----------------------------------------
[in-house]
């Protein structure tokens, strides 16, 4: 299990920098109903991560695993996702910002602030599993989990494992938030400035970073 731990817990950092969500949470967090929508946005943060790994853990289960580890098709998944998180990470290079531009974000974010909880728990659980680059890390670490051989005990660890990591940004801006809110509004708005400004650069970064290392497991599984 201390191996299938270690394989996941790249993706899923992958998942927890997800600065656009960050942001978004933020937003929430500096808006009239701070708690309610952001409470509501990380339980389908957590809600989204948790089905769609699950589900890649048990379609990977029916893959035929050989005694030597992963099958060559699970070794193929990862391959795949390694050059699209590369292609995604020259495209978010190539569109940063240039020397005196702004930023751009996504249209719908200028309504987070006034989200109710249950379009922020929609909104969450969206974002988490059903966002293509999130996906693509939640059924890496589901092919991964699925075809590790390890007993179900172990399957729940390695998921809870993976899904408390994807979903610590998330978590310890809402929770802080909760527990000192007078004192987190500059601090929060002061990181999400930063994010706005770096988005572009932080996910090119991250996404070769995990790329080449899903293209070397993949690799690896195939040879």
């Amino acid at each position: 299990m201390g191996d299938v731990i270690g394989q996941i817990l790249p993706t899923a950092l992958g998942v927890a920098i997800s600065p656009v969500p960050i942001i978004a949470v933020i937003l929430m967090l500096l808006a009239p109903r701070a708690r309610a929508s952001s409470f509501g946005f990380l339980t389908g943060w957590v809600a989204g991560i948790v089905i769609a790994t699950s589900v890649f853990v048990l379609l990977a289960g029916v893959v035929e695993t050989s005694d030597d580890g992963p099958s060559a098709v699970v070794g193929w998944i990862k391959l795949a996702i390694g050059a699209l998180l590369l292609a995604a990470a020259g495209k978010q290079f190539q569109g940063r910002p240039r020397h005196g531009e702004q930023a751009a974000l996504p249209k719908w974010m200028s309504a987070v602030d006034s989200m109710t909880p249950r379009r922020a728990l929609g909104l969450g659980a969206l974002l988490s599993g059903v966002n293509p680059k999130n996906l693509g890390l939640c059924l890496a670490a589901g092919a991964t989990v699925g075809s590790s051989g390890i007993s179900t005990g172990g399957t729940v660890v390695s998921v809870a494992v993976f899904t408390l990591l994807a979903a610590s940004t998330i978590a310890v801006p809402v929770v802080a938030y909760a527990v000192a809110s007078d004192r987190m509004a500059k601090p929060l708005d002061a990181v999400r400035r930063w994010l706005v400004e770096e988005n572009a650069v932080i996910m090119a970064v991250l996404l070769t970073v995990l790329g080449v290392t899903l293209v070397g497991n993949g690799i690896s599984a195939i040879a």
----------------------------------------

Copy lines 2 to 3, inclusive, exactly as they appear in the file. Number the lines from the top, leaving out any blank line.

């Protein structure tokens, strides 16, 4: 299990920098109903991560695993996702910002602030599993989990494992938030400035970073 731990817990950092969500949470967090929508946005943060790994853990289960580890098709998944998180990470290079531009974000974010909880728990659980680059890390670490051989005990660890990591940004801006809110509004708005400004650069970064290392497991599984 201390191996299938270690394989996941790249993706899923992958998942927890997800600065656009960050942001978004933020937003929430500096808006009239701070708690309610952001409470509501990380339980389908957590809600989204948790089905769609699950589900890649048990379609990977029916893959035929050989005694030597992963099958060559699970070794193929990862391959795949390694050059699209590369292609995604020259495209978010190539569109940063240039020397005196702004930023751009996504249209719908200028309504987070006034989200109710249950379009922020929609909104969450969206974002988490059903966002293509999130996906693509939640059924890496589901092919991964699925075809590790390890007993179900172990399957729940390695998921809870993976899904408390994807979903610590998330978590310890809402929770802080909760527990000192007078004192987190500059601090929060002061990181999400930063994010706005770096988005572009932080996910090119991250996404070769995990790329080449899903293209070397993949690799690896195939040879």
């Amino acid at each position: 299990m201390g191996d299938v731990i270690g394989q996941i817990l790249p993706t899923a950092l992958g998942v927890a920098i997800s600065p656009v969500p960050i942001i978004a949470v933020i937003l929430m967090l500096l808006a009239p109903r701070a708690r309610a929508s952001s409470f509501g946005f990380l339980t389908g943060w957590v809600a989204g991560i948790v089905i769609a790994t699950s589900v890649f853990v048990l379609l990977a289960g029916v893959v035929e695993t050989s005694d030597d580890g992963p099958s060559a098709v699970v070794g193929w998944i990862k391959l795949a996702i390694g050059a699209l998180l590369l292609a995604a990470a020259g495209k978010q290079f190539q569109g940063r910002p240039r020397h005196g531009e702004q930023a751009a974000l996504p249209k719908w974010m200028s309504a987070v602030d006034s989200m109710t909880p249950r379009r922020a728990l929609g909104l969450g659980a969206l974002l988490s599993g059903v966002n293509p680059k999130n996906l693509g890390l939640c059924l890496a670490a589901g092919a991964t989990v699925g075809s590790s051989g390890i007993s179900t005990g172990g399957t729940v660890v390695s998921v809870a494992v993976f899904t408390l990591l994807a979903a610590s940004t998330i978590a310890v801006p809402v929770v802080a938030y909760a527990v000192a809110s007078d004192r987190m509004a500059k601090p929060l708005d002061a990181v999400r400035r930063w994010l706005v400004e770096e988005n572009a650069v932080i996910m090119a970064v991250l996404l070769t970073v995990l790329g080449v290392t899903l293209v070397g497991n993949g690799i690896s599984a195939i040879a």